From winter air and tile floors to ice cream and breath mints, we experience sensations of cold on a regular basis. Yet commonplace though it is, scientists understand little about the cellular and molecular mechanisms that enable our bodies to detect cold. Recent research into heat detection revealed heat receptors in sensory nerves that populate the skin. Now new findings, published online yesterday by the journal Nature, suggest that a similar receptor responds to chilly stimuli.
The University of California at San Francisco team that conducted the research set out to investigate how plant products such as menthol elicit a cooling sensation. Their quest led them to a particular cellular doorway that, in the presence of menthol, changes the flow of ions into nerve cells. This shift produces a nerve signal that results in sensation. As it turns out, the same ion channel that responds to menthol is also activated by cold temperatures, between eight and 28 degrees Celsius.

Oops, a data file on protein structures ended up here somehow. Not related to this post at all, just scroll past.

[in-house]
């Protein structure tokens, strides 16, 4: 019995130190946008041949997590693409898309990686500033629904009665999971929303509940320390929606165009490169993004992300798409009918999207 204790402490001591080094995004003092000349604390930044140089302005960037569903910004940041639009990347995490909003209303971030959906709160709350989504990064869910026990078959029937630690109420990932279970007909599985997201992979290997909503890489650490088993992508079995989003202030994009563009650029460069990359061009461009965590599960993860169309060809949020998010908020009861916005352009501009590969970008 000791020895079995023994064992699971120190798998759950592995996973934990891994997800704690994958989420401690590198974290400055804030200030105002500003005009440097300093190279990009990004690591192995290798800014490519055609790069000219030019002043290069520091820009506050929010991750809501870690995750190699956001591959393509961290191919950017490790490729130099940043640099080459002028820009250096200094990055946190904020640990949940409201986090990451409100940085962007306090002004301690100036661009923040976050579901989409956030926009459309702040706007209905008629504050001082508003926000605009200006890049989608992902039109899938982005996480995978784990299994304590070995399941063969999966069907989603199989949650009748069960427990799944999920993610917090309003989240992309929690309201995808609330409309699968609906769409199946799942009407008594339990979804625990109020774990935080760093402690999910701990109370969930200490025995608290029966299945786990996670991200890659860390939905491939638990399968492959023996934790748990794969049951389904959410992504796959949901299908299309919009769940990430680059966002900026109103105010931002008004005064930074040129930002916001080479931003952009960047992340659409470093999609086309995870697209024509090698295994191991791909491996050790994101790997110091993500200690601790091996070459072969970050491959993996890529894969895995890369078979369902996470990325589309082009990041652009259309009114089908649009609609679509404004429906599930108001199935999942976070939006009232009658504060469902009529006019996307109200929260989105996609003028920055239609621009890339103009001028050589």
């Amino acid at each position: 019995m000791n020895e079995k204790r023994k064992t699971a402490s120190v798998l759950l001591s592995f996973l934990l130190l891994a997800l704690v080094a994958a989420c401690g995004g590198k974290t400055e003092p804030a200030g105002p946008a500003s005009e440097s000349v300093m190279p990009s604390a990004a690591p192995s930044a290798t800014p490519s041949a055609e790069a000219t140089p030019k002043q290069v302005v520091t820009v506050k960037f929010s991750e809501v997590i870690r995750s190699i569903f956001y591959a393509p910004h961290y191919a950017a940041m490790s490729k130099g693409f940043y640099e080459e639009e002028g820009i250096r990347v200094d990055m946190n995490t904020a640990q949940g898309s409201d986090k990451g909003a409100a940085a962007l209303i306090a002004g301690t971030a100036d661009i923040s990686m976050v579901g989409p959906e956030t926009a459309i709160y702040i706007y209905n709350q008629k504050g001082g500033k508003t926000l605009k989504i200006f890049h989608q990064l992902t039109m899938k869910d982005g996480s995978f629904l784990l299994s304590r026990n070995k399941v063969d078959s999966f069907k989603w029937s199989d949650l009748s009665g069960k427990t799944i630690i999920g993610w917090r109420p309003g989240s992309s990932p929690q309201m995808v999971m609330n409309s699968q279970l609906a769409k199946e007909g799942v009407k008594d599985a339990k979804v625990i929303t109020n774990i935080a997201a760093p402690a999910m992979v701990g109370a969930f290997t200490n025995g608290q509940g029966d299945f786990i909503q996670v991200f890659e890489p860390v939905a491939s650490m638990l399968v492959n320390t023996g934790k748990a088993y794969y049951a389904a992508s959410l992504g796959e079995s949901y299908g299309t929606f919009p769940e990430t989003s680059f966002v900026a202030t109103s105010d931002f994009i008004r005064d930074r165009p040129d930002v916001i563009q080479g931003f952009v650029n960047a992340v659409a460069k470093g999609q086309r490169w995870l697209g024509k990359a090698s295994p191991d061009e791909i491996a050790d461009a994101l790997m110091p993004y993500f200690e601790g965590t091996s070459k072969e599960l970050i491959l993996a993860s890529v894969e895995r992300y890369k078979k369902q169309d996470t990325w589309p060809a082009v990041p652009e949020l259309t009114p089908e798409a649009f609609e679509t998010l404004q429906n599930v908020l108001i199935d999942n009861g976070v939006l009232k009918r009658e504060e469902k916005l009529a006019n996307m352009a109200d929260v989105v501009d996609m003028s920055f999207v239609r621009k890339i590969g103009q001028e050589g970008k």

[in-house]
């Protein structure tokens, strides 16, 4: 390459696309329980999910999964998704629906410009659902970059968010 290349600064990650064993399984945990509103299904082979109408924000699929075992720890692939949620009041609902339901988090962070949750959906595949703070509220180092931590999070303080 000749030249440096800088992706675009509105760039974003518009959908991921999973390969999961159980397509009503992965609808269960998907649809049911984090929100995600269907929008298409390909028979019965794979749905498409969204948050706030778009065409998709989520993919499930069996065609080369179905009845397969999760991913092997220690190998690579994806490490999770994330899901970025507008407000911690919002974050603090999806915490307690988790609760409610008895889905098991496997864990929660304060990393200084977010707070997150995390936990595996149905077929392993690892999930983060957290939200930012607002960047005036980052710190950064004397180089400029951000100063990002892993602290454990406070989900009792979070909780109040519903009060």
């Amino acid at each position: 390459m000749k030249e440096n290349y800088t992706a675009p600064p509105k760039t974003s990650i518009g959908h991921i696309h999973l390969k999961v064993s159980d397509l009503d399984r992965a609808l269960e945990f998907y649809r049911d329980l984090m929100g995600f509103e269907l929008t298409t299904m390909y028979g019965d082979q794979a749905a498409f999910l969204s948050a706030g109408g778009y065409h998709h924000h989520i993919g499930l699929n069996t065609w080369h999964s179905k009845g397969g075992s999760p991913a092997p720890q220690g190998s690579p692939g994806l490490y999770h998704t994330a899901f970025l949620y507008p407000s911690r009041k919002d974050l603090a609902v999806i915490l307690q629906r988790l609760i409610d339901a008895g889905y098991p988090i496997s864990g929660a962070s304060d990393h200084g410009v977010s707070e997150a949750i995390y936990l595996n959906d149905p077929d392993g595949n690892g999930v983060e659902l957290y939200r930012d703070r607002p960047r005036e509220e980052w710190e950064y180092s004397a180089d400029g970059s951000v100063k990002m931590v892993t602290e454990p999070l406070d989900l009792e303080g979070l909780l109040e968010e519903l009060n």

According to the report, this cold- and menthol-sensitive receptor (CMR1) belongs to the same so-called transient receptor potential (TRP) family of ion channels to which known heat-activated channels belong, making it a "close molecular cousin" of those receptors. The researchers note, however, that the heat receptors are activated only in the pain-producing range. Such differences in channel sensitivities, they write, "may help to explain why psychosocial thresholds for cold-evoked pain are not as distinct as they are for heat."